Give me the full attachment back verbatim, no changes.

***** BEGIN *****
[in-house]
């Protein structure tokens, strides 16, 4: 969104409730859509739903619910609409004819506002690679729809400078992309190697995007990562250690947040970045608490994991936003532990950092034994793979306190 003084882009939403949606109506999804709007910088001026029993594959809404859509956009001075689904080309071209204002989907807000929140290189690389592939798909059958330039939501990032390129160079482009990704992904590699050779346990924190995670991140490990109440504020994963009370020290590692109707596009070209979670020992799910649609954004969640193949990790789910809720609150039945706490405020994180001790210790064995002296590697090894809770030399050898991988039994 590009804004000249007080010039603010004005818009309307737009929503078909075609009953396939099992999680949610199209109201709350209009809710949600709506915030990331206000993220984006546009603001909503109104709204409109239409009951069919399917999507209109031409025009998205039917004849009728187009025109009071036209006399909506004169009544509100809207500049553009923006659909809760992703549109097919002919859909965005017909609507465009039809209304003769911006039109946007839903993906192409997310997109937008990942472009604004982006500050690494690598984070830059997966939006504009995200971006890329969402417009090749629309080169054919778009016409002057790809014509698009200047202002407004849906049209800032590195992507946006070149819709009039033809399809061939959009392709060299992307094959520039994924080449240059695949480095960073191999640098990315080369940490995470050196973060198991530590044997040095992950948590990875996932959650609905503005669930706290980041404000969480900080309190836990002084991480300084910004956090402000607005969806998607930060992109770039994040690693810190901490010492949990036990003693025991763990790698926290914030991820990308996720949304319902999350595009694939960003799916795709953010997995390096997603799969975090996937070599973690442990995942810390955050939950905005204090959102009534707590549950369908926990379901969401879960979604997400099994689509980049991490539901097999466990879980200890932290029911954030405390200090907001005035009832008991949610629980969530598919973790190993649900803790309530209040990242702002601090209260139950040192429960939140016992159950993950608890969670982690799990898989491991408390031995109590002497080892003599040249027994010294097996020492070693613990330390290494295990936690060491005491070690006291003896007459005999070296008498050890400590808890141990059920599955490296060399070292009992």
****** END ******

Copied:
[in-house]
């Protein structure tokens, strides 16, 4: 969104409730859509739903619910609409004819506002690679729809400078992309190697995007990562250690947040970045608490994991936003532990950092034994793979306190 003084882009939403949606109506999804709007910088001026029993594959809404859509956009001075689904080309071209204002989907807000929140290189690389592939798909059958330039939501990032390129160079482009990704992904590699050779346990924190995670991140490990109440504020994963009370020290590692109707596009070209979670020992799910649609954004969640193949990790789910809720609150039945706490405020994180001790210790064995002296590697090894809770030399050898991988039994 590009804004000249007080010039603010004005818009309307737009929503078909075609009953396939099992999680949610199209109201709350209009809710949600709506915030990331206000993220984006546009603001909503109104709204409109239409009951069919399917999507209109031409025009998205039917004849009728187009025109009071036209006399909506004169009544509100809207500049553009923006659909809760992703549109097919002919859909965005017909609507465009039809209304003769911006039109946007839903993906192409997310997109937008990942472009604004982006500050690494690598984070830059997966939006504009995200971006890329969402417009090749629309080169054919778009016409002057790809014509698009200047202002407004849906049209800032590195992507946006070149819709009039033809399809061939959009392709060299992307094959520039994924080449240059695949480095960073191999640098990315080369940490995470050196973060198991530590044997040095992950948590990875996932959650609905503005669930706290980041404000969480900080309190836990002084991480300084910004956090402000607005969806998607930060992109770039994040690693810190901490010492949990036990003693025991763990790698926290914030991820990308996720949304319902999350595009694939960003799916795709953010997995390096997603799969975090996937070599973690442990995942810390955050939950905005204090959102009534707590549950369908926990379901969401879960979604997400099994689509980049991490539901097999466990879980200890932290029911954030405390200090907001005035009832008991949610629980969530598919973790190993649900803790309530209040990242702002601090209260139950040192429960939140016992159950993950608890969670982690799990898989491991408390031995109590002497080892003599040249027994010294097996020492070693613990330390290494295990936690060491005491070690006291003896007459005999070296008498050890400590808890141990059920599955490296060399070292009992």